Strategic Plan Objective Detail
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Question 2: Short-term Objective B  

$1,096,678.00
Fiscal Year: 2010

Yellow dot: Objective has some degree of funding, but less than the recommended amount.2SB. Launch three studies that specifically focus on the neurodevelopment of females with ASD, spanning basic to clinical research on sex differences by 2011. IACC Recommended Budget: $8,900,000 over 5 years.

Download 2010 Question 2: Short-term Objective B projects (EXCEL)
Note: Initial Sort is by Principal Investigator. Sorting by other columns is available by clicking on the desired column header.
Project Title Principal Investigator Institution
Steroid receptors and brain sex differences Auger, Anthony University of Wisconsin - Madison
The neural basis of sexually dimorphic brain function De Vries, Geert University of Massachusetts Amherst
A sex-specific dissection of autism genetics Weiss, Lauren University of California, San Francisco
A sex-specific dissection of autism genetics Weiss, Lauren University of California, San Francisco
Investigation of sex differences associated with autism candidate gene, CYFIP1 Werling, Donna University of California, Los Angeles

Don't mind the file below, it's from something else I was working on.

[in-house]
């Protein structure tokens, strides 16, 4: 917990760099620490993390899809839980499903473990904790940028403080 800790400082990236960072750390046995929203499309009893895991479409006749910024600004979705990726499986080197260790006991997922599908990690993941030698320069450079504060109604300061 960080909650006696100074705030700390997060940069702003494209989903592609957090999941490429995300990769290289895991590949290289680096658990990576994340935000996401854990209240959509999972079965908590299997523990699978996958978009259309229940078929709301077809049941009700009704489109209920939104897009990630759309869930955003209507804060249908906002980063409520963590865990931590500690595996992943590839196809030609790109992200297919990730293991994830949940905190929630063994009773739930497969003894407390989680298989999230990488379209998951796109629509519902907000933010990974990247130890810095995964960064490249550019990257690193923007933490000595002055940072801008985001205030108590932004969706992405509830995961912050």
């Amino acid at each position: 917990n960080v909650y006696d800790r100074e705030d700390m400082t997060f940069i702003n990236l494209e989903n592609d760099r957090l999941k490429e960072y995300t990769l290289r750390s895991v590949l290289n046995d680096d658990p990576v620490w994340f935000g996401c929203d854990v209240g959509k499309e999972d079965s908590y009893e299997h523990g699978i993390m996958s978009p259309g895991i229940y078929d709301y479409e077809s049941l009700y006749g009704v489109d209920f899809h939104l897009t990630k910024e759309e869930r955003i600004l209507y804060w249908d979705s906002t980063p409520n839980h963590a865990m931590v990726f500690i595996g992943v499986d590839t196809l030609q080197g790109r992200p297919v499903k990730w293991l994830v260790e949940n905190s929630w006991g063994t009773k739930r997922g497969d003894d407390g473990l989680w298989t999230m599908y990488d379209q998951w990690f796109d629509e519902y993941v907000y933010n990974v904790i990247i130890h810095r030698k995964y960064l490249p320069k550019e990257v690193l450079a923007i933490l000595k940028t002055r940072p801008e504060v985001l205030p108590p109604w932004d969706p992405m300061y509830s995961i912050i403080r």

Objective Cumulative Funding Table

IACC Strategic Plan Objective 2008 2009 2010 2011 2012 Total
Launch three studies that specifically focus on the neurodevelopment of females with ASD, spanning basic to clinical research on sex differences by 2011.

IACC Recommended Budget: $8,900,000 over 5 years
2.3
$0
0 projects

2.S.B
$1,370,107
5 projects

2.S.B
$1,096,678
5 projects

2.S.B
$150,000
1 project

2.S.B
$3,239,998
5 projects

$5,856,783
2.S.B. Funding: The recommended budget was partially met.

Progress: More than the minimum three studies recommended were launched, but further work is needed in this area. Studies have found that females with ASD often have a higher burden of ASD genetic risk mutations than males, suggesting a gender-associated protective effect in females. Research on factors protecting females from developing ASD symptoms even when challenged with genetic mutations that lead to ASD in boys may help to identify approaches to prevent development of ASD symptoms in both genders.

Remaining Gaps, Needs and Opportunities: Studies of protective and compensatory effects in females and differential response to treatment based on gender are promising areas that could help with future prevention and effective, personalized treatment efforts. Beyond genetic differences, it is important to determine whether other biological features, such as differences in neuropathology, are found in the two sexes.